ESSEX— Voters at a town meeting Wednesday approved a new property tax deferral ordinance for elderly and disabled homeowners while also extending the town’s existing elderly tax relief ordinance through November 2018.
Only a handful of residents turned out for the town meeting, with the ordinance approved on a nearly unanimous voice vote. One resident, Wally Schieferdecker, voted no, contending the ordinance was not clear on what would happen to outstanding taxes if it is not renewed in 2018.
The plan first proposed last summer by First Selectman Norman Needleman expands on an existing elderly and disabled property tax relief ordinance approved by voters in 2004. The ordinance, which currently assists 57 elderly and disabled property owners, allows the town to match any tax relief provided under the state’s Circuit Breaker Program for property owners who meet income guidelines.
The existing ordinance, along with the new option, requires that property owners meet the “rule of 85,” being at least age 65 and a resident of Essex for at least as many years needed to add up to 85. Disabled property owners must meet Social Security Administration requirements for total disability.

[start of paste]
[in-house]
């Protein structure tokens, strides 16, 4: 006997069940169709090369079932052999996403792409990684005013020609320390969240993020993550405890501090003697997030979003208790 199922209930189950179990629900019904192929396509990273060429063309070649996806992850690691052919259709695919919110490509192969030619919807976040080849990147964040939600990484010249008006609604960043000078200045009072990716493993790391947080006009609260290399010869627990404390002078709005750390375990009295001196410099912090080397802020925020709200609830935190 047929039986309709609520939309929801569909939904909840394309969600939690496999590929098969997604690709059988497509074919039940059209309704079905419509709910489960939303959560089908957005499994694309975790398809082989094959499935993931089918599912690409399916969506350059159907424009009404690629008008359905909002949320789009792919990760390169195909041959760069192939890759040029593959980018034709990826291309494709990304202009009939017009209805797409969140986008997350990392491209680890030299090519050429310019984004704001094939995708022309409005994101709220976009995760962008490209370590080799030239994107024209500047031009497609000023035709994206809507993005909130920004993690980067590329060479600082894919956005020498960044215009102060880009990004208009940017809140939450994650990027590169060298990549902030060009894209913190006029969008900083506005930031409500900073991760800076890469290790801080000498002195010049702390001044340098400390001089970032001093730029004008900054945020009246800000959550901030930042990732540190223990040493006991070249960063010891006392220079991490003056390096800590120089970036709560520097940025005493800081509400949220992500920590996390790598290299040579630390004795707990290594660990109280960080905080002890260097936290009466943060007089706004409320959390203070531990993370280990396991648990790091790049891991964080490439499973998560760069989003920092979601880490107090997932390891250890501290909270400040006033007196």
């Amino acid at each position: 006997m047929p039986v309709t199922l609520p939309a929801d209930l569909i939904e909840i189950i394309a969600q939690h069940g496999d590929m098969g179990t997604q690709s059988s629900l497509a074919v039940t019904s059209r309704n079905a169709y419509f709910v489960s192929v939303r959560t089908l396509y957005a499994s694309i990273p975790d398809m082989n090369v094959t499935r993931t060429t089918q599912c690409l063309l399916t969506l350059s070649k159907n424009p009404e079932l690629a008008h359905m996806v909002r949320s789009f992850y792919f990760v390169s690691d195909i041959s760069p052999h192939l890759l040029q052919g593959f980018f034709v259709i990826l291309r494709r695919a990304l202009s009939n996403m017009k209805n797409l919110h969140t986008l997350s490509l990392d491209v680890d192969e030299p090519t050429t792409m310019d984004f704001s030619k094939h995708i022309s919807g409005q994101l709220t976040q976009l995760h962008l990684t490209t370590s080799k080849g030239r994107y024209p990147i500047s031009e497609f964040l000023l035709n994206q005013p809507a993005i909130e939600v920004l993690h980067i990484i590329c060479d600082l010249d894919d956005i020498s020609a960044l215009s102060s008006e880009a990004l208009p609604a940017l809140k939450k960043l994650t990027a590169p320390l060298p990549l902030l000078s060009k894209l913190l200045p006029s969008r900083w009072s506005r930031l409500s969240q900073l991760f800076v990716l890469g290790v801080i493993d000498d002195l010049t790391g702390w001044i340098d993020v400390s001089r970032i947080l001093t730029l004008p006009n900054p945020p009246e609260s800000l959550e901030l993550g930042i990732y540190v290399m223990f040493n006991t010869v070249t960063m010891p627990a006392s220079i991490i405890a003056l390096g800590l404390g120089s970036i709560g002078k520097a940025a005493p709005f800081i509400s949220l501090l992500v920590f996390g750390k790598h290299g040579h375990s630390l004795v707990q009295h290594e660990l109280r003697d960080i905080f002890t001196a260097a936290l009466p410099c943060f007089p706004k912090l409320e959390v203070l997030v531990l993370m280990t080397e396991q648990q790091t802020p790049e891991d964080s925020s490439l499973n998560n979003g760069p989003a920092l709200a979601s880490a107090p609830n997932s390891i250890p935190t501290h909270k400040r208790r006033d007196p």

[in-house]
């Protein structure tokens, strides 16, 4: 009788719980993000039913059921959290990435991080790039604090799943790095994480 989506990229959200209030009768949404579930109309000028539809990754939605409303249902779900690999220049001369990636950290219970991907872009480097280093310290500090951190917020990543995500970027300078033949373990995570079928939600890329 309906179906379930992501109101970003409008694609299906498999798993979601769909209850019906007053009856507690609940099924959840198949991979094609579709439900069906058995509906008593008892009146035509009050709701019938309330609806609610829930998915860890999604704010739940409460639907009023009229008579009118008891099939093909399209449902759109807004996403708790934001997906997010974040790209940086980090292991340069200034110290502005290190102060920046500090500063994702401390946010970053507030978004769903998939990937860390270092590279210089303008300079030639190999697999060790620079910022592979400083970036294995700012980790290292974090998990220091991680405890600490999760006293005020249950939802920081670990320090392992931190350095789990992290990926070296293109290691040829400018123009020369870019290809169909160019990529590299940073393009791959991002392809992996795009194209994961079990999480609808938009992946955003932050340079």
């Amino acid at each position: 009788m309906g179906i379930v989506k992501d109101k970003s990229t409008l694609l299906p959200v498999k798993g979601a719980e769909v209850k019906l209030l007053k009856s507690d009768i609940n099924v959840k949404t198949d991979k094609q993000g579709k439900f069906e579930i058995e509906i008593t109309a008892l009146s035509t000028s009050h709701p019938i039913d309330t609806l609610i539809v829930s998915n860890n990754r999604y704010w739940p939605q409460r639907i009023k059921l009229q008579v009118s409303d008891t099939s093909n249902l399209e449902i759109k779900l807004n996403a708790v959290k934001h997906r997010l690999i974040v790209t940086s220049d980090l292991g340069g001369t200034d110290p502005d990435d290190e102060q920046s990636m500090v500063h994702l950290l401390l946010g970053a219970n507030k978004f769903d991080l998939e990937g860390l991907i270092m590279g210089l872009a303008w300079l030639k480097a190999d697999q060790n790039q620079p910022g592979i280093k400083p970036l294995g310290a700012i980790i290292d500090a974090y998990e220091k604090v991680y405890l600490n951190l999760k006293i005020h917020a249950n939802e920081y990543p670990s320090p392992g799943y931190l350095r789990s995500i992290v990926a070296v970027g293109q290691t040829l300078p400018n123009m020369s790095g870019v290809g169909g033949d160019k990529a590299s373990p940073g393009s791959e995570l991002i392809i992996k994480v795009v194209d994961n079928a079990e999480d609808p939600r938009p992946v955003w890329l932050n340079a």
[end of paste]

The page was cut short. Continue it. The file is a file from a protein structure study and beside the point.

The new option approved Wednesday allows eligible property owners to apply for a deferral that would freeze their tax bill, with the higher tax amount for future years becoming due within 90 days after the death of the taxpayer or the sale of the property. The new option would supplement, not replace, any tax abatements provided under the existing ordinance. The revised ordinance allows the town to place a lien on the property for the deferred tax total.
Needleman said he would have preferred to offer an expanded tax abatement for eligible homeowners, but analysis determined that an expanded abatement would have been too costly over the long term. Needleman said the deferrals and tax liens would continue after 2018, but acknowledged the ordinance may need revision in future years. Selectman Joel Marzi said the deferral option was “a solution worth trying,” as a way to offer some additional assistance to long-time residents who are having difficulty paying a rising property tax bill.
The revised ordinance will become effective next month, allowing interested property owners to apply for the benefit between February and mid-May for deferrals in the tax year that begins in July 2013. Property owners must be fully paid up on all real estate and motor vehicle taxes due by May 15 to apply for the deferral option.